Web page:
RECENTLY, RESEARCHER KIRIN HENG VISITED ARTIST WEI LENG TAY AT HER NINE-MONTH SOLO EXHIBITION CROSSINGS AT NUS MUSEUM, ABOUT THE THEME OF MIGRATION AND DISPLACEMENT. WEI LENG TAY IS A FORMER PHOTO JOURNALIST WORKING WITH PHOTOGRAPHY, AUDIO AND VIDEO THAT ARE MADE INTO INSTALLATIONS AND PRINTS. SHE TAKES AN ORGANIC, CONVERSATIONAL APPROACH IN HER WORK, THE IMAGES AND FORM OF HER WORK INSPIRED BY INTERACTIONS SHE HAS WITH PEOPLE SHE MEETS. THIS IS THE SECOND OF THREE INTERVIEW EXTRACTS.
A SPECIAL THANKS TO ATHIRAH ANNISSA FOR HER HELP WITH TRANSCRIPTIONS.
The following interview excerpt is about the element in her exhibition that uses the medium of Kleenex to print photographs as a comment on statelessness
W: So that work particularly, the tissue paper work? So it’s just printed on Kleenex, so those are family photos of my grand aunt. There are thirteen existing photos, family photos of her (she’s dead now). And so with that work coming back, and all of these works, that are going to be in this exhibition, and like I said, I started working on them since 2014 till now, and I left Hong Kong in the end of 2015, but I decided to I guess, be here late two thousand sixteen, so I guess in the last few years, I was moving out a little bit and I was spending quite a bit of time in Pakistan, that’s why a lot of the works are also in Pakistan.
But moving back, I wanted to think of the idea of mobility, the idea of displacement, and coming back, also thinking about… Mobility is also kind of a norm really, its rare to have someone who just doesn’t go anywhere. So then, I started thinking about that and coming back here, in terms of thinking what it means to come back to a place. Then I started thinking about several years ago I guess, I met this person who had been stateless in Singapore for several decades, who had come before independence, but who, because she was not of the right class or of not the right, you know, whatever, the government didn’t want to give citizenship. So thinking about that in terms of mobility or imposed immobility, in relation to mobility and migration and what we do today. My migrant aunt also came to Singapore, she came to Singapore in 1955, and she was denied citizenship her entire life. Using that as a starting point, I think I wanted to think about, what that means and the kind of values that we place or the kind of system that we live in, the kind of values that we place on people.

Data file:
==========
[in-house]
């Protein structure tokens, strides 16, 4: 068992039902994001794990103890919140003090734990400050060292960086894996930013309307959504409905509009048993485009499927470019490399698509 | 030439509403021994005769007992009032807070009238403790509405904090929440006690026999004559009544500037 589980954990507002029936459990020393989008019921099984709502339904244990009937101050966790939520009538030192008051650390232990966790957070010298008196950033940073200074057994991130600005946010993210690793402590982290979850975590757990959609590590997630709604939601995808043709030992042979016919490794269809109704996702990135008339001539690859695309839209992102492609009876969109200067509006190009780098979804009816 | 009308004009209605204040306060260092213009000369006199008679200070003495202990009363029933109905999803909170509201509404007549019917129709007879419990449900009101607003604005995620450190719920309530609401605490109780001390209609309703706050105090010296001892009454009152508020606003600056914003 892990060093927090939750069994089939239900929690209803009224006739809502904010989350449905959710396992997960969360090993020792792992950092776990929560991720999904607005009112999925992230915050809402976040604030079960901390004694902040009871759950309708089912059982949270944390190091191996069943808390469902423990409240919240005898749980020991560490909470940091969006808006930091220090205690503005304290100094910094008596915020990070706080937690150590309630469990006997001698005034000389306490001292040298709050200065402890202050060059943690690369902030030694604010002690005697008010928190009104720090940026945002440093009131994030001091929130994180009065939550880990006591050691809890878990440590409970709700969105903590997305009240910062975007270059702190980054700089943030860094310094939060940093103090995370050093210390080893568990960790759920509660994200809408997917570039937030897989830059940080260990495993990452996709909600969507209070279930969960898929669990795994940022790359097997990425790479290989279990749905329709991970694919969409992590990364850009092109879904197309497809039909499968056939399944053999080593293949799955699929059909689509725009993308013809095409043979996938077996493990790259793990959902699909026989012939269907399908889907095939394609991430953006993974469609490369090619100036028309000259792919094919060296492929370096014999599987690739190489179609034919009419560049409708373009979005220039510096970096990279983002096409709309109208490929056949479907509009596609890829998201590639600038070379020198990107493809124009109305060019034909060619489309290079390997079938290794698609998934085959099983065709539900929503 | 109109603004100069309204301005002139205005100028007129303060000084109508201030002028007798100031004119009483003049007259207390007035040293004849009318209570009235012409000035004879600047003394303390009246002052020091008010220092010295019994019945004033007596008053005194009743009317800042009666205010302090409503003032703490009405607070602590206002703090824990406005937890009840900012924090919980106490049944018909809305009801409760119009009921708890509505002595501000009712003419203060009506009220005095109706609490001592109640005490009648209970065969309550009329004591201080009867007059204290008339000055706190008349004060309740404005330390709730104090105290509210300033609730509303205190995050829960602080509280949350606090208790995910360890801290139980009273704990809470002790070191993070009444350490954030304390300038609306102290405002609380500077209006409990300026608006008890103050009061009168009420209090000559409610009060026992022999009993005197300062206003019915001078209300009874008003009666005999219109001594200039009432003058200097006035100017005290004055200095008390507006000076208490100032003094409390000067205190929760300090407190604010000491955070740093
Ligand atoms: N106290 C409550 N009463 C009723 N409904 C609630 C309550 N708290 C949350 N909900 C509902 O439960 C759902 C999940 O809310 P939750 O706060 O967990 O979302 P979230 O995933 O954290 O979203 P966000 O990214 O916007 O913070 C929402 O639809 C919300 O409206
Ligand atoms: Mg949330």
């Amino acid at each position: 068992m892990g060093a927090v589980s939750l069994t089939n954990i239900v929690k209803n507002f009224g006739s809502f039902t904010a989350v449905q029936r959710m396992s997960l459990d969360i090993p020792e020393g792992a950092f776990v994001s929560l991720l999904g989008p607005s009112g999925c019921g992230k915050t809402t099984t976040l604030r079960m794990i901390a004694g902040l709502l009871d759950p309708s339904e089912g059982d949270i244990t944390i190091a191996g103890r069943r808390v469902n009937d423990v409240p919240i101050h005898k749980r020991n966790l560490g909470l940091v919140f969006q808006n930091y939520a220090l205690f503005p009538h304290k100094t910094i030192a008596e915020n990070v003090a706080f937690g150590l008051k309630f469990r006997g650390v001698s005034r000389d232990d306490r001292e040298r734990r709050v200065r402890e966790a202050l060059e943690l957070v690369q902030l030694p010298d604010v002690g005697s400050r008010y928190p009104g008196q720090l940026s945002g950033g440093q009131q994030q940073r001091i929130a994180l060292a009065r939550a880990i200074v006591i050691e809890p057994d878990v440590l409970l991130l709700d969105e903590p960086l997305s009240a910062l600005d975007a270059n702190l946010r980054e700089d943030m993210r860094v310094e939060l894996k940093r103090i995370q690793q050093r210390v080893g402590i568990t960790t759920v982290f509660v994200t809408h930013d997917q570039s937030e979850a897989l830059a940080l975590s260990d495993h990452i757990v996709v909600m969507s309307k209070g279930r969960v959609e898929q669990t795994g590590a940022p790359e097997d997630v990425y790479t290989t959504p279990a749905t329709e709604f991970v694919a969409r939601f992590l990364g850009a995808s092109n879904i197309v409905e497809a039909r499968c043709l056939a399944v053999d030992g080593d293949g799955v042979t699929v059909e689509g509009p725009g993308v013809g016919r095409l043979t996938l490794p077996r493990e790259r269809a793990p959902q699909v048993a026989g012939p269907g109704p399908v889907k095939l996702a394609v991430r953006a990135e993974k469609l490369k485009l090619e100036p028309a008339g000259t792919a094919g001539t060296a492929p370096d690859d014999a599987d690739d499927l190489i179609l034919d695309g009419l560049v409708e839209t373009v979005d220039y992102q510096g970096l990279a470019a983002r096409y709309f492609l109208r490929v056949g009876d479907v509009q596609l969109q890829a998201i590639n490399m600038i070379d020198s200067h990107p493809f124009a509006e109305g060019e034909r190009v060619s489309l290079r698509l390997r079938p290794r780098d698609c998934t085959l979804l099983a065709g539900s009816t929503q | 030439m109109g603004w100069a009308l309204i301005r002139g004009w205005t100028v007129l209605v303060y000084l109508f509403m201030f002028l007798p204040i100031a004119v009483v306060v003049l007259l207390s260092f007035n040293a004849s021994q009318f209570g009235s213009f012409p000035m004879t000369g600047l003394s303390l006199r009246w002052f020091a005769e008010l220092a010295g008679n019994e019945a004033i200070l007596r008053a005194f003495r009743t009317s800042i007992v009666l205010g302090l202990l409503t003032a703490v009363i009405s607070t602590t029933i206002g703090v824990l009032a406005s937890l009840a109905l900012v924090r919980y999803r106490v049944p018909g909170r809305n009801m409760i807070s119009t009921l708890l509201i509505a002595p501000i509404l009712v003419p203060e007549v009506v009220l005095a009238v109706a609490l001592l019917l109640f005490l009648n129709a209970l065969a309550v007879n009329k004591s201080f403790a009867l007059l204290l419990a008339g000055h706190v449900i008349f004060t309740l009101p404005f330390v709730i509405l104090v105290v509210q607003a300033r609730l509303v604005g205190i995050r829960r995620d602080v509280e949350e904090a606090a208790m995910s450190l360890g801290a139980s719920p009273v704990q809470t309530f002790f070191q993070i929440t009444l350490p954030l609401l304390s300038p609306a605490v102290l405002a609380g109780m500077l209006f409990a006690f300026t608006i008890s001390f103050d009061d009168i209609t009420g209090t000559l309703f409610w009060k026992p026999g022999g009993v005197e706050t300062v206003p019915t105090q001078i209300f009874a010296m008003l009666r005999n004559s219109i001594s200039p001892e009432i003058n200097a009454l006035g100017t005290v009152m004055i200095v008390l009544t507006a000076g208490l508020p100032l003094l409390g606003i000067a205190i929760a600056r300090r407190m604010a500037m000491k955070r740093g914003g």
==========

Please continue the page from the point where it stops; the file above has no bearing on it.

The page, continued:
So, with that work, she was interviewing her son, my uncle, who was also stateless till the late seventies, like I guess twenty-three years? My aunt was here for fifty years, and she was stateless for the fifty years that she was here and when you’re stateless you can’t really leave. You’re iust stuck, because you don’t have papers or anything. So then, I interviewed him, I interviewed my family in Malaysia. And then it’s trying to piece together, cause everybody’s kind of old, so it’s piecing together these things that are, like my aunts and uncles they don’t remember or they have a different version of the same thing and it’s that kind of putting together what this is and when we think about memory also. So using that tissue, I basically took each photo and re-photographed it with my iPhone fifty times, and kind of reconstituting each photo and then just printing them out, the fifty photos on tissue paper, which pretty much disposable and degrades the photo, it;s translucent, that kind of thing, it’s very tactile, it’s very emotional as a material.
In the work itself there are 650 smaller prints but right now it’s just left bits and clumps, we’ve taken out the rest from the previous show.